Portland Trail Blazers: Damian Lillard Is Key to Retaining LaMarcus Aldridge

Bryant Knox@@BryantKnoxFeatured ColumnistAugust 29, 2012

July 19, 2012; Las Vegas, NV, USA;   Portland Trail Blazers guard Damian Lillard (0) drives in the first half of the game against the Atlanta Hawks at the Cox Pavilion. Mandatory Credit: Jayne Kamin-Oncea-US PRESSWIRE
Jayne Kamin-Oncea-US PRESSWIRE

LaMarcus Aldridge is set to become a free agent in 2015, and if anybody is going to convince him to stay, it just might be Rip City’s point guard of the future, Damian Lillard.

Aldridge's free agency might seem light years away, but there’s a very real chance that the All-Star will search for another squad if the Portland Trail Blazers can’t contend in a tough Western Conference.

In today’s star-driven league, the NBA is full of super teams, and the best way to keep any superstar around—Aldridge included—is to surround him with talent.

The Cleveland Cavaliers tried for years to surround LeBron James with better players, but when they were unable to do so, he spurned them for warmer weather and championship aspirations.

The Trail Blazers, like the Cavs, don’t have the luxury of being in a big market with warm weather. They've struggled for decades to acquire top-tier free agents, and while that trend has begun turning the past few years, they’re still nowhere near as desirable as the NBA’s best locations.

If this team is going to have another superstar in the next three seasons, it’s going to be Lillard.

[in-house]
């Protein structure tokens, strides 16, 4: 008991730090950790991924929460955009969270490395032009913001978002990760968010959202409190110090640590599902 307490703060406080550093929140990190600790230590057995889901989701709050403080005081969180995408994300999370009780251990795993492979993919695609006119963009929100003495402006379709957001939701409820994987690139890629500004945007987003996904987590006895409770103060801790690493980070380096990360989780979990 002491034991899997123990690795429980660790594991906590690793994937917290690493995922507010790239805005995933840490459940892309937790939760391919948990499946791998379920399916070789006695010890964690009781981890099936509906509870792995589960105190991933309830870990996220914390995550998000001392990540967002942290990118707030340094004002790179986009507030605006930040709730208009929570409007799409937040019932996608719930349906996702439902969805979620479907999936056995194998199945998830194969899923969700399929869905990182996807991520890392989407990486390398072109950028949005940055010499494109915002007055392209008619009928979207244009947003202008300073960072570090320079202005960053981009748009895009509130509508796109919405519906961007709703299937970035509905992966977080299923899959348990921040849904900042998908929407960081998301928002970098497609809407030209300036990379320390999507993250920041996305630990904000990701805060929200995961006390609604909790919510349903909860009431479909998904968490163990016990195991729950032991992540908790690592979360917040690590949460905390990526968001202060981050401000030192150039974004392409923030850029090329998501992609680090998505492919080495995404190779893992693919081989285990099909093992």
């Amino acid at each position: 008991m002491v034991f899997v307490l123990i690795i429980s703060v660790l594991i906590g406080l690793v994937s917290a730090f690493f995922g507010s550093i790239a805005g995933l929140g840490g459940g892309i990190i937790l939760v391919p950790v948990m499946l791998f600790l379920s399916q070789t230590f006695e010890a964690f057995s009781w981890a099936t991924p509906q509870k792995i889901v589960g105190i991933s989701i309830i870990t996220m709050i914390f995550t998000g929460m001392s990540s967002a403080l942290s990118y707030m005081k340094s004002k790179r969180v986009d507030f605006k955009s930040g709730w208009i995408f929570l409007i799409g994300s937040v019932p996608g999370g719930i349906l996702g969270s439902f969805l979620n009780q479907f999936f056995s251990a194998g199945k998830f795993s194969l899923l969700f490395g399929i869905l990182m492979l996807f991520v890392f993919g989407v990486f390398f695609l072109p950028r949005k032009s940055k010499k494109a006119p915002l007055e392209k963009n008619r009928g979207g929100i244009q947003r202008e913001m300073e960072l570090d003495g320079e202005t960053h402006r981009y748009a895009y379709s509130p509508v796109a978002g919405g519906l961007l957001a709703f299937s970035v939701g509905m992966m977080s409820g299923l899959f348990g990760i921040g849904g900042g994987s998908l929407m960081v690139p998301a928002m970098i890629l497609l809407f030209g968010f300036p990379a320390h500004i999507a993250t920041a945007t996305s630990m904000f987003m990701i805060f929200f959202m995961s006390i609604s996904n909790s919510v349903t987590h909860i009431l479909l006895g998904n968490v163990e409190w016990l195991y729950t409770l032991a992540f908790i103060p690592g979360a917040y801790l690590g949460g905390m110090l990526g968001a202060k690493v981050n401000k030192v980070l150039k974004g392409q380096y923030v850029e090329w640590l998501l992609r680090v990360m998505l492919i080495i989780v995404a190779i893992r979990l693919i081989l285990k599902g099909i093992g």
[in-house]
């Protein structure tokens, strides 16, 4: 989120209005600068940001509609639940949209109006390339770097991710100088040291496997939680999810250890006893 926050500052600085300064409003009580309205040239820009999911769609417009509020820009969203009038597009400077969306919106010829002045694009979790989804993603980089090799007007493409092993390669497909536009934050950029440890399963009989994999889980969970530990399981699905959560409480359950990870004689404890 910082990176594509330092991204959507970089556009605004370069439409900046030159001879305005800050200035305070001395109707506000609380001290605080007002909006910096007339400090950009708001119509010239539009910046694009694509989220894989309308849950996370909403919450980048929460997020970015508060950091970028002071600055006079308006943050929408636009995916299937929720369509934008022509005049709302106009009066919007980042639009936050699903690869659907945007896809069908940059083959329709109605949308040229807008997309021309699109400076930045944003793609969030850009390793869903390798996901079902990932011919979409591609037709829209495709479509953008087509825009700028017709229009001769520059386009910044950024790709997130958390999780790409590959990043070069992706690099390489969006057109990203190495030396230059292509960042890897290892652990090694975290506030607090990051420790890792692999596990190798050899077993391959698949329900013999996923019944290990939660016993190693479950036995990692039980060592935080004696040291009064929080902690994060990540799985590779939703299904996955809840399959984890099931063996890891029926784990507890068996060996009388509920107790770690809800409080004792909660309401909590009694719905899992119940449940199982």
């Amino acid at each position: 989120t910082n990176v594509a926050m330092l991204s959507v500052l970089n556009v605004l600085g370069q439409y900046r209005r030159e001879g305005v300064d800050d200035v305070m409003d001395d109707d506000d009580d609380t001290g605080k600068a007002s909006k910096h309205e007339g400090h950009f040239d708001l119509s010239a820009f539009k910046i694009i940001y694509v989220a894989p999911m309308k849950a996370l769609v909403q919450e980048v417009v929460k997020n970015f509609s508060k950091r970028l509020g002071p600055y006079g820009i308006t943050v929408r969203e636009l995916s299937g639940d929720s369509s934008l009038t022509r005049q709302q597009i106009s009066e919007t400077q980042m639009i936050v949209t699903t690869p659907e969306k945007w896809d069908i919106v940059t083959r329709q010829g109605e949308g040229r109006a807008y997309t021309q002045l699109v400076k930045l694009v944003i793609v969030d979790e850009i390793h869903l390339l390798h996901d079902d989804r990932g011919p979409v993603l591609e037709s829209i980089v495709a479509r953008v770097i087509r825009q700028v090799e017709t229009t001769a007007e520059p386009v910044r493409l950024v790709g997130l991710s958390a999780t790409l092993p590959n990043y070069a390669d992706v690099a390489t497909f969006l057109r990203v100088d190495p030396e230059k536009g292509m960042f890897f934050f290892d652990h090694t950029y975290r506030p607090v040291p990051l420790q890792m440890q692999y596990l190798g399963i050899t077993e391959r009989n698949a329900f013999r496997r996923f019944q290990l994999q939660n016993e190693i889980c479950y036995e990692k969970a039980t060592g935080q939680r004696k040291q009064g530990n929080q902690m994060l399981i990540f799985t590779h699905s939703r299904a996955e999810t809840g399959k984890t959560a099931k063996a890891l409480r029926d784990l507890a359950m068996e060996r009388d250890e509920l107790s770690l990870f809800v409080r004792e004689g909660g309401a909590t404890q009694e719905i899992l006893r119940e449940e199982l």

Lillard's Potential

The Blazers are in rebuilding mode, and with so many young players on board next year, the team's ceiling appears to go only as high as Lillard will take them.

The 22-year-old enters the league with concerns surrounding his style of play and level of competition, but if he can answer the questions early, he'll have the ability to become one of the best scoring point guards that the game has to offer.

With incredible athleticism, Lillard has the physical qualities to someday resemble top-tier point guards like Russell Westbrook and Derrick Rose.

The biggest difference?

Lillard's shot is far superior.

If Lillard's athleticism doesn’t translate to the next level, he has his deep-range game and incredible motor to fall back on.

If it does, and he proves to be just as explosive as he was at Weber State, his shot will create for a diverse skill set that not even Rose and Westbrook have at this point in their careers.

The prospect has the potential to be great, and if that greatness comes to surface, expect the whole organization to flourish—especially Aldridge.


Lillard's Impact on Aldridge

As if the rookie doesn’t have enough pressure on him already, Lillard's growth and development could directly affect Aldridge’s decision to stay or go.

Lillard is touted as a pure scorer in many circles, but his pick-and-roll offense has been vastly underrated entering his rookie season.

Aldridge has shown a greater willingness to attack as of late, and with a facilitator to get him the ball, rolling to the rim will become a sight we see more often.